Question: My department recently moved to a new building. Initially, everyone received a printout showing where our offices would be located. However, our boss decided to reconfigure the office assignments based on job responsibilities. I was given an office that was originally designated for “Judy.” Judy seems offended by this change. I think she blames me for the decision, even though I had nothing to do with it. Now I’m starting to feel guilty. How can I fix this? — Not My Fault
Marie’s Answer: Change a company’s strategic direction, and employees won’t say a word. But rearrange offices, and all hell will break loose! People take any change to their work spaces very personally. Here are steps you can take that may help mend your relationship with Judy:
- Tell your boss that there seems to be a misunderstanding about why he modified the office plan, and then ask him to review his reasoning with everyone. Hearing a logical explanation may help to blunt your colleague’s emotional reaction.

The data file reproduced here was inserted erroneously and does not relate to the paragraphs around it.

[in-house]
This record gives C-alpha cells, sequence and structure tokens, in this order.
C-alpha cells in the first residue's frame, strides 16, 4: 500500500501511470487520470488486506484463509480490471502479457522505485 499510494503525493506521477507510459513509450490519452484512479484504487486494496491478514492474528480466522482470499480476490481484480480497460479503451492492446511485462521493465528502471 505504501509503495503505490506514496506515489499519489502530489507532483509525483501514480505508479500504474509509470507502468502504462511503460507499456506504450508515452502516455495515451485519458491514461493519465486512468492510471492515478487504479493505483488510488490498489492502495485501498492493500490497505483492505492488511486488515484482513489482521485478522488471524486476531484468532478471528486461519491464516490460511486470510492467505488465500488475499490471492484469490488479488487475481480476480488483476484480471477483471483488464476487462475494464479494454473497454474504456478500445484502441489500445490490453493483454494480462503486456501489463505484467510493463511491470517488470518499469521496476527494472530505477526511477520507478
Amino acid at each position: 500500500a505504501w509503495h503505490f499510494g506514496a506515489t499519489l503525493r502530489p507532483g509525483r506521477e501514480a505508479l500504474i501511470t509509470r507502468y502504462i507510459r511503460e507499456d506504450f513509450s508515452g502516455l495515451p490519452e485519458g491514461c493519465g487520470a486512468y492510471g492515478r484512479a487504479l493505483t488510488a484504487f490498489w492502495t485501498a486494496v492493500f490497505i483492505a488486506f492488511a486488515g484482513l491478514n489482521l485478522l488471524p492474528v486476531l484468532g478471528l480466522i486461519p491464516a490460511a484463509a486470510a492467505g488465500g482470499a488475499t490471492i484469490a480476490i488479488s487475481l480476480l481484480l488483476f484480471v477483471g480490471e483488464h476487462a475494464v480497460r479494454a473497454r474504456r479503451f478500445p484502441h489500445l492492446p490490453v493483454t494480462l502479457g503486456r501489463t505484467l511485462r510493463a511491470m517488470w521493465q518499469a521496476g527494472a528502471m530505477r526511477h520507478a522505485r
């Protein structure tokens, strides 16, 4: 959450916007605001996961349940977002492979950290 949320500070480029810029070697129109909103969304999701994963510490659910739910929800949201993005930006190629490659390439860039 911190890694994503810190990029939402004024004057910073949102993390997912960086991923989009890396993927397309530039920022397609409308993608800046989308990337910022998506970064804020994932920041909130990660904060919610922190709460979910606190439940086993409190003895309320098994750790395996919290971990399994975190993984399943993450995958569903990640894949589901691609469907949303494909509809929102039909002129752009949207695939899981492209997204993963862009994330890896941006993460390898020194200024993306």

- Next, assure Judy that you never lobbied for this particular office. Reiterate your boss’s rationale for the change and indicate that you hope there are no hard feelings.
- After that, just let it go and give her time to recover from her disappointment. Unless Judy is extremely immature, she will eventually stop mourning her loss, and your relationship will get back on track.
Whenever employees will be personally affected by a change, managers need to carefully plan the implementation process. For some Office Coach suggestions on change YourOfficeCoach.com., see “How to Help People Accept Change,” at